Fatman: “Sound systems?”


Fatman: “From ever since I know sound system, is always reggae music them play. There again, you might be seeing a different sight of sound, because you have sound system and you have disco. Disco is where you play soul music and things like that. But from ever since, all the whole sound man them what me hear from this country go right back to Jamaica is just reggae music, or bluebeat or ska. Is not none of them no play them sort of music there.”

Talking about American music people like Louis Jordan and Fats Domino. Before bluebeat.

Fatman: “You’re going back from the days of blues, rhythm and blues. Well, rhythm and blues kind of come in with the same views with ska music. Them days you never used to have reggae, so them days them man there used to mix them type of music then along with Dodd’s (Studio 1). That’s how them used to play those music. They didn’t have a wide range of music like we have now in reggae music to play, so the art was to play a bit of shufflers them.”

It is singular the different paths the two musics have taken considering they both come from rhythm and blues: soul, or rather disco, and reggae.

Fatman: “Yeah, they all travel along the same line.”

But they go off in different directions.

Fatman: “Right. Even the people that go to listen them go off in different directions, because the man them who go and listen soul music they won’t come and listen to reggae music, and who listen reggae music they won’t go and listen soul music.

“You hang about a club well in Manor House you hear them say, bwoy is a soul club that, you won’t find reggae people going there. Likewise, the soul people won’t come to the reggae thing.

“It come in even on radio station. If you hear, them have a three and half hour of reggae music, and you have that feller deejay, him play is pure soul, him won’t even play a reggae music. So that’s how it is in the dance hall now.”

Why do you think that is?

Fatman: “Well, I don’t know, is probably them themselves. Because some people might say is just punks go and listen to soul music, and then the soul people them might say bwoy is just pure Rasta go and listen to reggae music, so they don’t want to go there, them don’t want to mix. It’s not really the music itself, but probably is just the people.”

Would you like to see yourself playing Wembley Stadium say, and 100,000 people there?

Fatman (feelingly): “Yeah man.”

Ribs: “Buckingham Palace.”

Fatman: “We’re not drawing a line from nowhere man. We want to play in all the top places. We want to see our reggae fans come to places like that. That’s where we would really like to see reggae music. Everywhere. Comes a time when we would really like to say we can drive our van and go and tour all the continent and just play reggae music.”

Ribs: “Outernational.”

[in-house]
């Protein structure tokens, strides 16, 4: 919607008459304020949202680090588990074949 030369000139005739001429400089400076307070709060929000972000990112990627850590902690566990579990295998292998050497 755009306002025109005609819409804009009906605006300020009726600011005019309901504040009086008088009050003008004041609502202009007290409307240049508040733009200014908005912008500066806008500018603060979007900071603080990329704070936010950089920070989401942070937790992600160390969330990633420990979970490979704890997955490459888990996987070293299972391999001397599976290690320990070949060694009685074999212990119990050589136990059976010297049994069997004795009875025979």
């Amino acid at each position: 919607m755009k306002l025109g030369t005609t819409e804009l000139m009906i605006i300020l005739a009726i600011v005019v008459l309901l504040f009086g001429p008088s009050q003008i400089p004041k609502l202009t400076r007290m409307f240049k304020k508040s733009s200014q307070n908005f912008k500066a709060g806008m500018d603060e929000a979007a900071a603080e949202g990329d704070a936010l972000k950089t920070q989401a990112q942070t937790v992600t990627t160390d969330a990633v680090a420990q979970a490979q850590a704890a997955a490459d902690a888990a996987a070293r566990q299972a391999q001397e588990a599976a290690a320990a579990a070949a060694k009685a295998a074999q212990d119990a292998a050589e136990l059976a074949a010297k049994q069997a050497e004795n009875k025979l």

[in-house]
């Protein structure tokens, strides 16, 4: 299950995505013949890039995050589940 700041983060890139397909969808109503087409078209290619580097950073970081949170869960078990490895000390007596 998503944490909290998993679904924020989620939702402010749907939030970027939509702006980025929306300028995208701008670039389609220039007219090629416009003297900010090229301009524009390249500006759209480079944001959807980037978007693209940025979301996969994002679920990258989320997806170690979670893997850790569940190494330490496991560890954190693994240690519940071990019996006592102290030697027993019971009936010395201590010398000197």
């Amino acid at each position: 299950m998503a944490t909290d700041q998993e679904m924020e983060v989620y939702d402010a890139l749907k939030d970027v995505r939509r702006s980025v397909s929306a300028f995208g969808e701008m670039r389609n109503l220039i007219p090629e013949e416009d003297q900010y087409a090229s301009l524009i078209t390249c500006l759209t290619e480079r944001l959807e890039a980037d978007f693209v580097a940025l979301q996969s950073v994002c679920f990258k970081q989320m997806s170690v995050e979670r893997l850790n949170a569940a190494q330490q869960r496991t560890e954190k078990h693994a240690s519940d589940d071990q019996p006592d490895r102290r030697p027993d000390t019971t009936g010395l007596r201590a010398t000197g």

Fatman: “Comes time when we won’t just be driving up to Birmingham or Manchester or Wolverhampton or wherever. We will be heading the ferry, you know. Man say, where you a go this week Fatman? We say, bwoy Paris we a go. Them way there.”




“MY VIEWS on sound system right now. Me personally lose a bit of the enthusiasm, not in my sound, sound system in general. The same spirit is not there that was there before. Just going out and two sound playing together, that used to create a certain atmosphere, because that was the unique thing once upon a time, but now everything get so commercial.

I mean it gone from two sound to three sound in a hall now, to four. To go out and listen to four sounds, four, five and six sound in one place, it’s common. So therefore it doesn’t become exciting no more. Plus, all you’re hearing nowadays is a bag o’noise, is just wattage, there’s no enjoyment, there’s no selection, right?

“I’m a selector and I play a selection, which means wha’, I might play a selection of one artist, or a selection of another artist. Nowadays, to me, they just play anything. So there’s not that amount of excitement in it no more…

“And I prefer to play in a hall by myself. When I’m playing with other sound I’m selecting and I know what I’m doing. You might be doing something completely different, and it puts me off.

The competition is no good for the audience, no way at all, because you find out say the sound system there now, from is competition you’re no longer entertaining, you’re trying to find a record that is better than the record that the next man just play, and that doesn’t necessarily mean is the tune what the people them might want to hear, but you’re going to play it in any case. So then it becomes boring after a while.

“You see you have competition dances which are direct competition dances, where there is a cup or a trophy at stake. Whereas you might have two sounds that are just playing together, which is supposed to be an entertainment night, but it doesn’t because it becomes a competition. From two sounds string up together now it’s just an automoatical competition, they feel say is a competition, and that’s no good. That wrong. It kill the entertainment side. Sound system used to draw a large crowd, and then when you go to a dance hall now you don’t see nobody in a the dance hall.”

Robert Fearon aka “Ribs”: selector with Fatman Hi-Fi.




Selectors: Robert Fearon, Michael Edwards;

Microphone: Richard Fearon, Raymond McCook;

Caretaker: Bouncing Stanley;

Supervisor: William Richardson;

Box Boys: Carl, Leroy, Michael, Tony, Teeth, Andy, Stud, Bigfoot Barry;

Honorary Member: Prince Jammy – producer at King Tubby’s;

Owner of the sound: K. Gordon – (Fatman).


Interview from New Musical Express 21-2-1980

Penny Reel assembled most of the material here for the NME.

Straight No Chaser editor Paul Bradshaw contributed the interview with Coxsone.

French photographer Jean Bernard Sohiez supplied all the pictures.